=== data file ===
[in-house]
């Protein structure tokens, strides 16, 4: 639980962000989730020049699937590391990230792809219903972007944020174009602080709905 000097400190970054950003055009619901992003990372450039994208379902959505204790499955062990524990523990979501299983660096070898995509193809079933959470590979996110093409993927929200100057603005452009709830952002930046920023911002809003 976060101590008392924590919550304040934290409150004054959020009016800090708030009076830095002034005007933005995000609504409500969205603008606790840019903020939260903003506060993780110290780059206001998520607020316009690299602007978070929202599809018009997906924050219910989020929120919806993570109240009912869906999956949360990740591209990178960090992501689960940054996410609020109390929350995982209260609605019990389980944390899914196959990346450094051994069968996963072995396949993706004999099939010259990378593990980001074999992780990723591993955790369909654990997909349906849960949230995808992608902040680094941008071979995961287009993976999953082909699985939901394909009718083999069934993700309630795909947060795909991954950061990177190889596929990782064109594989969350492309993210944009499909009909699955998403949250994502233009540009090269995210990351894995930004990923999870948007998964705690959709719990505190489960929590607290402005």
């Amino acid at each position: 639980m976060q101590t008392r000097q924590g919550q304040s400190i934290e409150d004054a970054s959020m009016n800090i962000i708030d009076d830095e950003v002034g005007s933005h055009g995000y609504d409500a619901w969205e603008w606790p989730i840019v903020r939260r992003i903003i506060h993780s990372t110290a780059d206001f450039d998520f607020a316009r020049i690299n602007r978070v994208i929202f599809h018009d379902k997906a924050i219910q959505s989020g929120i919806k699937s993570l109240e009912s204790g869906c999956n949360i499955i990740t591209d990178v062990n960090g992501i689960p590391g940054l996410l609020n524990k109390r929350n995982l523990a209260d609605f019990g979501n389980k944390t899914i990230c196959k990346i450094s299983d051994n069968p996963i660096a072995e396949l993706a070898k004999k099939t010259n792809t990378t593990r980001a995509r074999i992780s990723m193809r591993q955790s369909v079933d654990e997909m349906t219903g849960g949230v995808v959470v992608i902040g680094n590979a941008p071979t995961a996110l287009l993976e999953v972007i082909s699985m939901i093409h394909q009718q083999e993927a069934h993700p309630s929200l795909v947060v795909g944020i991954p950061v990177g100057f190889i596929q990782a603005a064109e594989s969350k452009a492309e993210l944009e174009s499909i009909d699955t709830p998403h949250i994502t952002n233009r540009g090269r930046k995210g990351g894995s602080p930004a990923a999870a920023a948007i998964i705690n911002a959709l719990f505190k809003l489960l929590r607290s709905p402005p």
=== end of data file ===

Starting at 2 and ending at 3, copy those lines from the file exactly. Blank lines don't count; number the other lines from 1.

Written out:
């Protein structure tokens, strides 16, 4: 639980962000989730020049699937590391990230792809219903972007944020174009602080709905 000097400190970054950003055009619901992003990372450039994208379902959505204790499955062990524990523990979501299983660096070898995509193809079933959470590979996110093409993927929200100057603005452009709830952002930046920023911002809003 976060101590008392924590919550304040934290409150004054959020009016800090708030009076830095002034005007933005995000609504409500969205603008606790840019903020939260903003506060993780110290780059206001998520607020316009690299602007978070929202599809018009997906924050219910989020929120919806993570109240009912869906999956949360990740591209990178960090992501689960940054996410609020109390929350995982209260609605019990389980944390899914196959990346450094051994069968996963072995396949993706004999099939010259990378593990980001074999992780990723591993955790369909654990997909349906849960949230995808992608902040680094941008071979995961287009993976999953082909699985939901394909009718083999069934993700309630795909947060795909991954950061990177190889596929990782064109594989969350492309993210944009499909009909699955998403949250994502233009540009090269995210990351894995930004990923999870948007998964705690959709719990505190489960929590607290402005």
């Amino acid at each position: 639980m976060q101590t008392r000097q924590g919550q304040s400190i934290e409150d004054a970054s959020m009016n800090i962000i708030d009076d830095e950003v002034g005007s933005h055009g995000y609504d409500a619901w969205e603008w606790p989730i840019v903020r939260r992003i903003i506060h993780s990372t110290a780059d206001f450039d998520f607020a316009r020049i690299n602007r978070v994208i929202f599809h018009d379902k997906a924050i219910q959505s989020g929120i919806k699937s993570l109240e009912s204790g869906c999956n949360i499955i990740t591209d990178v062990n960090g992501i689960p590391g940054l996410l609020n524990k109390r929350n995982l523990a209260d609605f019990g979501n389980k944390t899914i990230c196959k990346i450094s299983d051994n069968p996963i660096a072995e396949l993706a070898k004999k099939t010259n792809t990378t593990r980001a995509r074999i992780s990723m193809r591993q955790s369909v079933d654990e997909m349906t219903g849960g949230v995808v959470v992608i902040g680094n590979a941008p071979t995961a996110l287009l993976e999953v972007i082909s699985m939901i093409h394909q009718q083999e993927a069934h993700p309630s929200l795909v947060v795909g944020i991954p950061v990177g100057f190889i596929q990782a603005a064109e594989s969350k452009a492309e993210l944009e174009s499909i009909d699955t709830p998403h949250i994502t952002n233009r540009g090269r930046k995210g990351g894995s602080p930004a990923a999870a920023a948007i998964i705690n911002a959709l719990f505190k809003l489960l929590r607290s709905p402005p």